“One time in high school, I profusely thanked a teacher for a high grade on a research essay I wrote,” says Muse writer and career coach Abby Wolfe. “He looked at me and said, ‘Why are you thanking me? You’re the one who did the hard work.’ And he was right.”
She learned that there’s a balance to strike between recognizing someone’s contribution to your success and owning your accomplishments. After all, she says, “you’re the one who worked hard to get the promotion. You’re the one who earned it.”
Even worse than letting your thanks cross the line into too much in such a sincere way is to write a note you don’t really mean simply to check a box, Dea says. If you don’t feel an honest desire to thank someone and do so out of obligation, it could come across as inauthentic and fall flat.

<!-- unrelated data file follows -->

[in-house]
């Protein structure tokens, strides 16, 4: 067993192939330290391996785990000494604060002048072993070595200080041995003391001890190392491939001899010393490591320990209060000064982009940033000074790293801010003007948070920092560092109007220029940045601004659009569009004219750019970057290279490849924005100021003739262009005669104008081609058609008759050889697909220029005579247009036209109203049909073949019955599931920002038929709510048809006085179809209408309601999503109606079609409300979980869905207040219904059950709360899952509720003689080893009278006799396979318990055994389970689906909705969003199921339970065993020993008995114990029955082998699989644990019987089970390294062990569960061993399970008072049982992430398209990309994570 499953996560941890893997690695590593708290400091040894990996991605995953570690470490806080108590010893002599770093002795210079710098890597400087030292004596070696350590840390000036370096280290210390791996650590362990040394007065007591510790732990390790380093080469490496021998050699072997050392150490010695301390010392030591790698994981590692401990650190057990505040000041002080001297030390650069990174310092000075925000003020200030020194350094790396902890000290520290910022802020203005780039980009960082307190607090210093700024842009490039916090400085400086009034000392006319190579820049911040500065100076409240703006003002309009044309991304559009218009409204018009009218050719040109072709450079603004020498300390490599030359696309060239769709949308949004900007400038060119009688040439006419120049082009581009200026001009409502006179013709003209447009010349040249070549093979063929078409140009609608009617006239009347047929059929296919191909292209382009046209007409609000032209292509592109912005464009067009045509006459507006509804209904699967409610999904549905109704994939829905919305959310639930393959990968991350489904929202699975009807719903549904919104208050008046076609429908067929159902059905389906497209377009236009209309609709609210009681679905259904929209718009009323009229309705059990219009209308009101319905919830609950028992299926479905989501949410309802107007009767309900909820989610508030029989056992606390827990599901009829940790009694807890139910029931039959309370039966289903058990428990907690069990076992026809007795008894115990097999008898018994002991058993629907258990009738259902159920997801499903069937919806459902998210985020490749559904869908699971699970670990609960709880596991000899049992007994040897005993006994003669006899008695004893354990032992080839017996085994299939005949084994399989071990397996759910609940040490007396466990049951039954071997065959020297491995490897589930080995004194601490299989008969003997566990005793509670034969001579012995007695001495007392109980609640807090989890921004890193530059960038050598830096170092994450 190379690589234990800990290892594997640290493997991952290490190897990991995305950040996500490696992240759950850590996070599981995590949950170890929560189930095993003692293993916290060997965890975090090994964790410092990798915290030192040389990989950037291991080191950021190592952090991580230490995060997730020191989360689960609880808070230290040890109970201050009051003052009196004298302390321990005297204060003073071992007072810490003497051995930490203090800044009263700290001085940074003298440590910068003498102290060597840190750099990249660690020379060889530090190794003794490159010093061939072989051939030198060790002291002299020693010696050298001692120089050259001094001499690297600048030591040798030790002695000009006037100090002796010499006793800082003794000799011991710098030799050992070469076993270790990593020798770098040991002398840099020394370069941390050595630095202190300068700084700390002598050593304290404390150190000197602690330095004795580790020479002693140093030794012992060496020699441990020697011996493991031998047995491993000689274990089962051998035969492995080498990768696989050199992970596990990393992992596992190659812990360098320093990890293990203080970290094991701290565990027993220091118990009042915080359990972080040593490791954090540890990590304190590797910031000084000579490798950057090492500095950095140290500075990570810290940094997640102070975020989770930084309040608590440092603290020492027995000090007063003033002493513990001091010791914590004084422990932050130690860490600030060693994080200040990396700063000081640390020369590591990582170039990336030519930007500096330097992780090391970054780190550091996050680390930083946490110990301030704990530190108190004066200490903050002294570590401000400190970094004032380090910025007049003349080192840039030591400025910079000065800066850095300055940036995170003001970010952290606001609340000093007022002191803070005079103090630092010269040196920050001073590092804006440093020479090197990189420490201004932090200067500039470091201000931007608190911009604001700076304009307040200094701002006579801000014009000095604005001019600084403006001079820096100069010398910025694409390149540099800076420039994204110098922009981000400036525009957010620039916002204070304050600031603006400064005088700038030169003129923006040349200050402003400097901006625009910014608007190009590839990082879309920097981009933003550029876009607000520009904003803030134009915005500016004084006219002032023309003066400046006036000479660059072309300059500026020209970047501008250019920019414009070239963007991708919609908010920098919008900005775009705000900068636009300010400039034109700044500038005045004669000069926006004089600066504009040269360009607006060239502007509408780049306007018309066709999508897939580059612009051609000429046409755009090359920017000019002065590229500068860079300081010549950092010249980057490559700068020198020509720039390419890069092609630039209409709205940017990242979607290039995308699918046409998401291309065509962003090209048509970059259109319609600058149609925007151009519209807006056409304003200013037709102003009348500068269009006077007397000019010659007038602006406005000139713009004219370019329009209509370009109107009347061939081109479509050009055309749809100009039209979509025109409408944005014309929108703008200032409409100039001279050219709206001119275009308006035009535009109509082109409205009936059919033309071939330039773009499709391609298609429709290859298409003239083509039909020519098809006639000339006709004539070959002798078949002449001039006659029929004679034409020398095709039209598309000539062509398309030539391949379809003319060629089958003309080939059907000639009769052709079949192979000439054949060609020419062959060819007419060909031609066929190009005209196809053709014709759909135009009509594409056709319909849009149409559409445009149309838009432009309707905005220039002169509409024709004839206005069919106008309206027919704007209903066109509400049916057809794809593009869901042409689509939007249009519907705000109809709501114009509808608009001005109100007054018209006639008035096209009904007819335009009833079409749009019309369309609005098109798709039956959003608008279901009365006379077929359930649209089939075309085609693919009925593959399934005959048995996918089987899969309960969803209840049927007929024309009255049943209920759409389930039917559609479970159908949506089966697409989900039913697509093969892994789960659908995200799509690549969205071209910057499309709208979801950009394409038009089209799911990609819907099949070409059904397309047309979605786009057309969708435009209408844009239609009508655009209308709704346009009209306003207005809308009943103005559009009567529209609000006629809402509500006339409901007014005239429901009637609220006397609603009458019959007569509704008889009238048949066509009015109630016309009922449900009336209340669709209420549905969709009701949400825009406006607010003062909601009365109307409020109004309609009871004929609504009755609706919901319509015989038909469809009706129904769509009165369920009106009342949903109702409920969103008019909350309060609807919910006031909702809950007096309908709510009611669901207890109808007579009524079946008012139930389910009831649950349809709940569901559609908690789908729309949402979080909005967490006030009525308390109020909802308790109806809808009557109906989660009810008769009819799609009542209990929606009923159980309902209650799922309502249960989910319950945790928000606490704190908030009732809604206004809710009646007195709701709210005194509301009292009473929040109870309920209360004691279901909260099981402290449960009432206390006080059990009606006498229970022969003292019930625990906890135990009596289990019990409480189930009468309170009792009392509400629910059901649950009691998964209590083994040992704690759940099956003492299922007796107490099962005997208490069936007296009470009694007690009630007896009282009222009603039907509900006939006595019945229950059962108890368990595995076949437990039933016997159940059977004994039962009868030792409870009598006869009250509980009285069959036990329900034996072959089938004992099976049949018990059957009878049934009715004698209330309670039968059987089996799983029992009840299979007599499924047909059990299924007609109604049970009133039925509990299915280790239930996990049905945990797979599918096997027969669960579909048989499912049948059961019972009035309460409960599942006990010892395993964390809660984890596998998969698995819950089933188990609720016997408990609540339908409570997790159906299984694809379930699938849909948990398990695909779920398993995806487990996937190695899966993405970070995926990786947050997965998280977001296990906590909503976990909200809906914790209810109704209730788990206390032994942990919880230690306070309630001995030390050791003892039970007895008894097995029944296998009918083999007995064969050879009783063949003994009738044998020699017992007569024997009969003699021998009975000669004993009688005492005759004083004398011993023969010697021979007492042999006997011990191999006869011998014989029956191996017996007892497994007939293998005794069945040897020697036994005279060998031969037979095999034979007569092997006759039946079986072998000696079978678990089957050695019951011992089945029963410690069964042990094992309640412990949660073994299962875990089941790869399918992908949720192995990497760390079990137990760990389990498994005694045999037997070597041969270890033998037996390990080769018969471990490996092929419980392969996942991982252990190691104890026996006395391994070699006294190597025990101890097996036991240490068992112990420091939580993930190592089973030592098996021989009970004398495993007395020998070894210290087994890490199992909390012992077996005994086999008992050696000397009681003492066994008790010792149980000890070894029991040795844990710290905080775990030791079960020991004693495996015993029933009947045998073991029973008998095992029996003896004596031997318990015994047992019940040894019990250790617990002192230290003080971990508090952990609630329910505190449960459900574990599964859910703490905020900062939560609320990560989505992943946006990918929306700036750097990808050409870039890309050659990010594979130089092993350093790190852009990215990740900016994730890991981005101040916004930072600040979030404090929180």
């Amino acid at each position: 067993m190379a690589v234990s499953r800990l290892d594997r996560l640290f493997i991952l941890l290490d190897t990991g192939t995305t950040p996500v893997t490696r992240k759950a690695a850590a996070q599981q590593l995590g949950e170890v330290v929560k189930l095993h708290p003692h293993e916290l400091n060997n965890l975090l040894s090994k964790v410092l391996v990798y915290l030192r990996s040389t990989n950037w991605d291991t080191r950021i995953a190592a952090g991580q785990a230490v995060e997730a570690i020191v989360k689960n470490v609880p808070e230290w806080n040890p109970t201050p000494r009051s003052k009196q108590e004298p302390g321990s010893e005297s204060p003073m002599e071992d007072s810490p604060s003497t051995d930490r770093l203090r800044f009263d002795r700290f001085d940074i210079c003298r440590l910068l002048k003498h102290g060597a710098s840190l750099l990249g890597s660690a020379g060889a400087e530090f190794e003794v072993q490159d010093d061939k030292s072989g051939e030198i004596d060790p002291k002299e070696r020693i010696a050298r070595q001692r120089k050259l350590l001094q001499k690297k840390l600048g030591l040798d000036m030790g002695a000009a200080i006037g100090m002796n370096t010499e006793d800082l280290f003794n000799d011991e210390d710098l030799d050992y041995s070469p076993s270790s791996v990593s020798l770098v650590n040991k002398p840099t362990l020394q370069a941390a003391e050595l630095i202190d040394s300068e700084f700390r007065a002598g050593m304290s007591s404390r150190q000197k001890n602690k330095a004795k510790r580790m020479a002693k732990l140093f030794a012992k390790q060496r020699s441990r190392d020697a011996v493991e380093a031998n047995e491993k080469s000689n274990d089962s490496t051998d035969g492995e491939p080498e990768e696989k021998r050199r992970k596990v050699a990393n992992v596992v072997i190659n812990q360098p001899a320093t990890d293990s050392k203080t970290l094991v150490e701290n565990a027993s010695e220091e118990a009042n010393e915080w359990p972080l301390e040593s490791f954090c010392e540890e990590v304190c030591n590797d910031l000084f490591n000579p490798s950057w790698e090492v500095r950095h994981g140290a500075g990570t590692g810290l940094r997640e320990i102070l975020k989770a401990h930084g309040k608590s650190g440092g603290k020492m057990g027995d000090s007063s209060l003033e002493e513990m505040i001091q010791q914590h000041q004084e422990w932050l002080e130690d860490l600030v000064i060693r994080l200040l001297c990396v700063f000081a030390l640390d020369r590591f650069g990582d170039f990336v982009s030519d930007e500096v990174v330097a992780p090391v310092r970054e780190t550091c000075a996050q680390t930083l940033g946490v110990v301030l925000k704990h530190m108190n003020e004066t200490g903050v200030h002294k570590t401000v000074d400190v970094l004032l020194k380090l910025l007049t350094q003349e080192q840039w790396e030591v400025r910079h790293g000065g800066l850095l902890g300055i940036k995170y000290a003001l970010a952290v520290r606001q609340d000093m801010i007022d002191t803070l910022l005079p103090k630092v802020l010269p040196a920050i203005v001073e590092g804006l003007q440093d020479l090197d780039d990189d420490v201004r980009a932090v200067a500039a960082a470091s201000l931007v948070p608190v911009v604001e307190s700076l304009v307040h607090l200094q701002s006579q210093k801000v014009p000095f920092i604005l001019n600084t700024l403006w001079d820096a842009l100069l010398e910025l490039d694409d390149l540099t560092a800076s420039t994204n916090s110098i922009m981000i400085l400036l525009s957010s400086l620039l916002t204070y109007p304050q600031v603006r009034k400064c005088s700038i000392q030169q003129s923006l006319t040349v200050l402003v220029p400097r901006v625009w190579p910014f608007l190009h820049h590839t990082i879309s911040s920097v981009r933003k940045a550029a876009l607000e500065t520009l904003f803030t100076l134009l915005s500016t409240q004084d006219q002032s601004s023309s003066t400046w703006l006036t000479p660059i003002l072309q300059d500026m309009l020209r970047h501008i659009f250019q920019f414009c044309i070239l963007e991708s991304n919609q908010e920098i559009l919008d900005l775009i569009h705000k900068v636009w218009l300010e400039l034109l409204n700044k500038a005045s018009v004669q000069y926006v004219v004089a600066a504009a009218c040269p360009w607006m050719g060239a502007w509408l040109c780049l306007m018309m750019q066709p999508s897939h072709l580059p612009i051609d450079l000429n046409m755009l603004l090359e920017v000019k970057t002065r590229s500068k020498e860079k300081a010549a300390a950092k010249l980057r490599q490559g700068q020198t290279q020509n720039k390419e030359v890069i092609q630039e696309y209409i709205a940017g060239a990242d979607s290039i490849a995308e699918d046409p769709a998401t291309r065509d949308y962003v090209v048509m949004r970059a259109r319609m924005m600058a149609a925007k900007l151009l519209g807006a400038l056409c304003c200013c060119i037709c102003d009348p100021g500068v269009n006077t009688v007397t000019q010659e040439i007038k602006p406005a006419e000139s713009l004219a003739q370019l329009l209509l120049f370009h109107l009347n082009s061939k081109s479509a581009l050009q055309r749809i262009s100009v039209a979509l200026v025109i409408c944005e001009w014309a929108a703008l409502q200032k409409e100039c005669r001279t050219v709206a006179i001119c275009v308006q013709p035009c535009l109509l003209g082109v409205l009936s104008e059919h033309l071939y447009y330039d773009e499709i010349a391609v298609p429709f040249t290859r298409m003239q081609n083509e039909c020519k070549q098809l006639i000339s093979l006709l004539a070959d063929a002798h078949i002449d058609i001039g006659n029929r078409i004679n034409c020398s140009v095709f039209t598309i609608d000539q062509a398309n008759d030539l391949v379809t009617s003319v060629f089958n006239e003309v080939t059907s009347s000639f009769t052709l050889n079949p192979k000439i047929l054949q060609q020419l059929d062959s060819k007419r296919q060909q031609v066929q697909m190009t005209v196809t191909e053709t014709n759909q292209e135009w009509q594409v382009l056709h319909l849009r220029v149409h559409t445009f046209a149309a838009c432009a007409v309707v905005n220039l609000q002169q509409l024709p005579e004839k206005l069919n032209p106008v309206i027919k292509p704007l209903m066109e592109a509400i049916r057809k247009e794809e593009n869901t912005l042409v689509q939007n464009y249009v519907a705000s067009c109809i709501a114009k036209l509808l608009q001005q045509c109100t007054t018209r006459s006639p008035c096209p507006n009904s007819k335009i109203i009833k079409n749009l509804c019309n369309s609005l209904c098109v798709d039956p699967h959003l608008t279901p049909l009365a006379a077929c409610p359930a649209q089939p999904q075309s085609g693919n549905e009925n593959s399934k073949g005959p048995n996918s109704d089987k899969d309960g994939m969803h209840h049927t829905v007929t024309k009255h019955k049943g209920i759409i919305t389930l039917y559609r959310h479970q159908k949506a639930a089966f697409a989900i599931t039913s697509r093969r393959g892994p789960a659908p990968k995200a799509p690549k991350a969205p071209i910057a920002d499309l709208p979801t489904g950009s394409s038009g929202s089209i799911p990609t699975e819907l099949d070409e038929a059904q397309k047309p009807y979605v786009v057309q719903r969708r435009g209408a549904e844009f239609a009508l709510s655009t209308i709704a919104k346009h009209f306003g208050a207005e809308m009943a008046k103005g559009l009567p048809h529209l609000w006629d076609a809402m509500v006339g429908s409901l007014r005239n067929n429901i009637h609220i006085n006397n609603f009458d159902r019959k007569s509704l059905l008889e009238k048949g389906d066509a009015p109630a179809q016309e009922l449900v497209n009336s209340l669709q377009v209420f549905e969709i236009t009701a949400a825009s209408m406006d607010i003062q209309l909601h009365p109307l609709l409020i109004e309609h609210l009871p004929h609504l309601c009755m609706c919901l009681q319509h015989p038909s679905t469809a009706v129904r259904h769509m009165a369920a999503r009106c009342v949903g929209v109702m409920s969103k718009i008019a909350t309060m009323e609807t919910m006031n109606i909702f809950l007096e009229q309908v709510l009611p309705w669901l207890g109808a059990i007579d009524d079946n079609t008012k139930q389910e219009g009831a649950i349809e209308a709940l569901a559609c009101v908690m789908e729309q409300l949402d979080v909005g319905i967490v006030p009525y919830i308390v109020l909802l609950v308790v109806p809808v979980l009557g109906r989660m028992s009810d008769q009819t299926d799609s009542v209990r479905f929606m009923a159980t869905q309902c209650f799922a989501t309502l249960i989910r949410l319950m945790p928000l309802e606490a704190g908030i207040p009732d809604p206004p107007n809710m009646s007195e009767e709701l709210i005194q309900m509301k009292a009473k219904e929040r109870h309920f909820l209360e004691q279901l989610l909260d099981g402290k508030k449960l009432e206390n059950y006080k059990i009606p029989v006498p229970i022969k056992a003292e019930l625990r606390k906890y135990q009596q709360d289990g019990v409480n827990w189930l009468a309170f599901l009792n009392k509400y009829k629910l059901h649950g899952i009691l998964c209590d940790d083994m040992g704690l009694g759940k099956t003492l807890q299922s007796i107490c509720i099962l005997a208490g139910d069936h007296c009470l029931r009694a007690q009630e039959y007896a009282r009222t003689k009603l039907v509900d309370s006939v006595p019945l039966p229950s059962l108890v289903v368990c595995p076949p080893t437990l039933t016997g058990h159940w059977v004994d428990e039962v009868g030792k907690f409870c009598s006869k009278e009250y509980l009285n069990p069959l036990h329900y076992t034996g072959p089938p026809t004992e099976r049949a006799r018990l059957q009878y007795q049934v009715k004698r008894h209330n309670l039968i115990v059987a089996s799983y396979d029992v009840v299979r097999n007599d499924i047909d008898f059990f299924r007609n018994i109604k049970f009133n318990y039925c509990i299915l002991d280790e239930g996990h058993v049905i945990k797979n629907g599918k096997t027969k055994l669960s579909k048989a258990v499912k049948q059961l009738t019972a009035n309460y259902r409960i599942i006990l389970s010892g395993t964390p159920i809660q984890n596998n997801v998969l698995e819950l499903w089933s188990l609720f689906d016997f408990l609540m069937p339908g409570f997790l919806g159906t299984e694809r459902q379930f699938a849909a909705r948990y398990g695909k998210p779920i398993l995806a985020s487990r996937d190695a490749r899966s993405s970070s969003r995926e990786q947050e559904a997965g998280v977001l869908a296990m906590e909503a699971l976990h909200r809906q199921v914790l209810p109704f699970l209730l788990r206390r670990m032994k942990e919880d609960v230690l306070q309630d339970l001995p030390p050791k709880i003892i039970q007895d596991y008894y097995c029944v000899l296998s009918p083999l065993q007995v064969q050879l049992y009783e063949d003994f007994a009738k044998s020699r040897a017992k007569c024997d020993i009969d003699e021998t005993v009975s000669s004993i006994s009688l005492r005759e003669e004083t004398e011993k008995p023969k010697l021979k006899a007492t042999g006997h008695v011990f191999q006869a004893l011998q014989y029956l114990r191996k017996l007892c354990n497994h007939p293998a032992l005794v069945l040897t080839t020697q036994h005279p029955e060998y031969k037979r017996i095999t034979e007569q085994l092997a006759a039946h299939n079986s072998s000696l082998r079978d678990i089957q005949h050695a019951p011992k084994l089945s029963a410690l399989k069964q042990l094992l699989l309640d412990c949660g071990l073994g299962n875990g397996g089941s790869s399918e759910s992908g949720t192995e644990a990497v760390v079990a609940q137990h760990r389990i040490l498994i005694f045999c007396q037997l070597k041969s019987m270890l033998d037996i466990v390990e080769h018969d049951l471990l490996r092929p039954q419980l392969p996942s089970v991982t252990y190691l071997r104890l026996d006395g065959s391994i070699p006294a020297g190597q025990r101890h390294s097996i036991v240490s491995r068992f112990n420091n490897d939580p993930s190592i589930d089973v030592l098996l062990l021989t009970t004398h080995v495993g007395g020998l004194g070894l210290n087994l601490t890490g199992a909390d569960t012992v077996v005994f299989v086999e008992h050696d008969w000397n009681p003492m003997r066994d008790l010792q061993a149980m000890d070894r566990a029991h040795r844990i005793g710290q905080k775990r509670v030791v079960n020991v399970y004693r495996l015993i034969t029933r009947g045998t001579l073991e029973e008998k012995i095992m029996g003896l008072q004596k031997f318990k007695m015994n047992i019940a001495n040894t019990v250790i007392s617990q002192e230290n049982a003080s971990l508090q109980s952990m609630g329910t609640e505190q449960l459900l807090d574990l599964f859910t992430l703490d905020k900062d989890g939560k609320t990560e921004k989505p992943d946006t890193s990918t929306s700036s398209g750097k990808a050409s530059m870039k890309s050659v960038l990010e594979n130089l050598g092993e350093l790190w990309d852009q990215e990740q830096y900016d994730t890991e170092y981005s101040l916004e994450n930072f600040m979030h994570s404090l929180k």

If you, like me, are now convinced that writing a genuine thank you note for a promotion is a meaningful gesture, remember too that “it’s never too late to show appreciation,” says Wascovich. Even if it comes a few weeks or months later, “we can brighten someone’s day.” Now, excuse me while I make a run to the stationery store.
Photo of person looking at a card courtesy of g-stockstudio/Getty Images.
A longtime word nerd and bookworm, Stav studied history and dance at Stanford and later journalism at Columbia. Before joining The Muse, Stav was a staff writer at Newsweek, where she wrote about everything from Nazi hunters to Chinese adoptees to Good Girls Revolt, the real story and fictionalized TV show about a 1970 gender discrimination case at the magazine. She prefers sunshine and tolerates winters grudgingly.More from this Author